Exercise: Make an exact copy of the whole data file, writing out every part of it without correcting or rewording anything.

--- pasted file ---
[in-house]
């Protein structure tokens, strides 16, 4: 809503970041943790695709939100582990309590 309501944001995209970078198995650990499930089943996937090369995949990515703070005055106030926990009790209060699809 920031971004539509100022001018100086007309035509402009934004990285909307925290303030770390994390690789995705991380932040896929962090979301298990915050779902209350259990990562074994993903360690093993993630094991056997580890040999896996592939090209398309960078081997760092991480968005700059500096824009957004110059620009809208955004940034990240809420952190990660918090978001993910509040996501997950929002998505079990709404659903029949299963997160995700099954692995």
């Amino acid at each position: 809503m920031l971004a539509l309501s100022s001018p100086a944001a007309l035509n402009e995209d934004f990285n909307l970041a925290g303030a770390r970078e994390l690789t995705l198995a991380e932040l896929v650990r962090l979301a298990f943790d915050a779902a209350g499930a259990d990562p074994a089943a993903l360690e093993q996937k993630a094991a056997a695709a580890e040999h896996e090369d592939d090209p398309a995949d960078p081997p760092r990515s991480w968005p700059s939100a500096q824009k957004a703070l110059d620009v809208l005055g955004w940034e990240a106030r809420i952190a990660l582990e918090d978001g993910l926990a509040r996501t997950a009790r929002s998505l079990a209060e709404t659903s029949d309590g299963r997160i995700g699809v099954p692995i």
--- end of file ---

[in-house]
């Protein structure tokens, strides 16, 4: 809503970041943790695709939100582990309590 309501944001995209970078198995650990499930089943996937090369995949990515703070005055106030926990009790209060699809 920031971004539509100022001018100086007309035509402009934004990285909307925290303030770390994390690789995705991380932040896929962090979301298990915050779902209350259990990562074994993903360690093993993630094991056997580890040999896996592939090209398309960078081997760092991480968005700059500096824009957004110059620009809208955004940034990240809420952190990660918090978001993910509040996501997950929002998505079990709404659903029949299963997160995700099954692995």
């Amino acid at each position: 809503m920031l971004a539509l309501s100022s001018p100086a944001a007309l035509n402009e995209d934004f990285n909307l970041a925290g303030a770390r970078e994390l690789t995705l198995a991380e932040l896929v650990r962090l979301a298990f943790d915050a779902a209350g499930a259990d990562p074994a089943a993903l360690e093993q996937k993630a094991a056997a695709a580890e040999h896996e090369d592939d090209p398309a995949d960078p081997p760092r990515s991480w968005p700059s939100a500096q824009k957004a703070l110059d620009v809208l005055g955004w940034e990240a106030r809420i952190a990660l582990e918090d978001g993910l926990a509040r996501t997950a009790r929002s998505l079990a209060e709404t659903s029949d309590g299963r997160i995700g699809v099954p692995i």